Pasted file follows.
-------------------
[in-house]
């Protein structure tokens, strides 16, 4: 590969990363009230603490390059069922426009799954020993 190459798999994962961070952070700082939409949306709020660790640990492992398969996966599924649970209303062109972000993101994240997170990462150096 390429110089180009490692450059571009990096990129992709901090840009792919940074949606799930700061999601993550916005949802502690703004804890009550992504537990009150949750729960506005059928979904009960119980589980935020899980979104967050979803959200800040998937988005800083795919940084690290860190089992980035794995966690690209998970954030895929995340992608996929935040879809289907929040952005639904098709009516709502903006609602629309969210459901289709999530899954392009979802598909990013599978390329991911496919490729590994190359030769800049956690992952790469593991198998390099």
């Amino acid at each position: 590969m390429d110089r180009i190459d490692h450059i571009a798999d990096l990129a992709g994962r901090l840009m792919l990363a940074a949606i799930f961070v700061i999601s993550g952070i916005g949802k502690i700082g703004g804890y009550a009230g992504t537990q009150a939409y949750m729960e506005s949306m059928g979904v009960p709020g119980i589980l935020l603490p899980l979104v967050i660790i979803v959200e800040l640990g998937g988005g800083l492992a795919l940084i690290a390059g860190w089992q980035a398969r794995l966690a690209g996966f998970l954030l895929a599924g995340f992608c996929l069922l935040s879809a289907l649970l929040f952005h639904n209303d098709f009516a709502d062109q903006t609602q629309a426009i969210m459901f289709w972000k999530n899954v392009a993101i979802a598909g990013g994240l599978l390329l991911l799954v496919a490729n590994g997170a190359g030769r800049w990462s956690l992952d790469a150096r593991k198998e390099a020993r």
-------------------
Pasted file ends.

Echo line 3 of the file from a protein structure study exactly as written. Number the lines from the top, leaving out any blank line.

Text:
């Amino acid at each position: 590969m390429d110089r180009i190459d490692h450059i571009a798999d990096l990129a992709g994962r901090l840009m792919l990363a940074a949606i799930f961070v700061i999601s993550g952070i916005g949802k502690i700082g703004g804890y009550a009230g992504t537990q009150a939409y949750m729960e506005s949306m059928g979904v009960p709020g119980i589980l935020l603490p899980l979104v967050i660790i979803v959200e800040l640990g998937g988005g800083l492992a795919l940084i690290a390059g860190w089992q980035a398969r794995l966690a690209g996966f998970l954030l895929a599924g995340f992608c996929l069922l935040s879809a289907l649970l929040f952005h639904n209303d098709f009516a709502d062109q903006t609602q629309a426009i969210m459901f289709w972000k999530n899954v392009a993101i979802a598909g990013g994240l599978l390329l991911l799954v496919a490729n590994g997170a190359g030769r800049w990462s956690l992952d790469a150096r593991k198998e390099a020993r």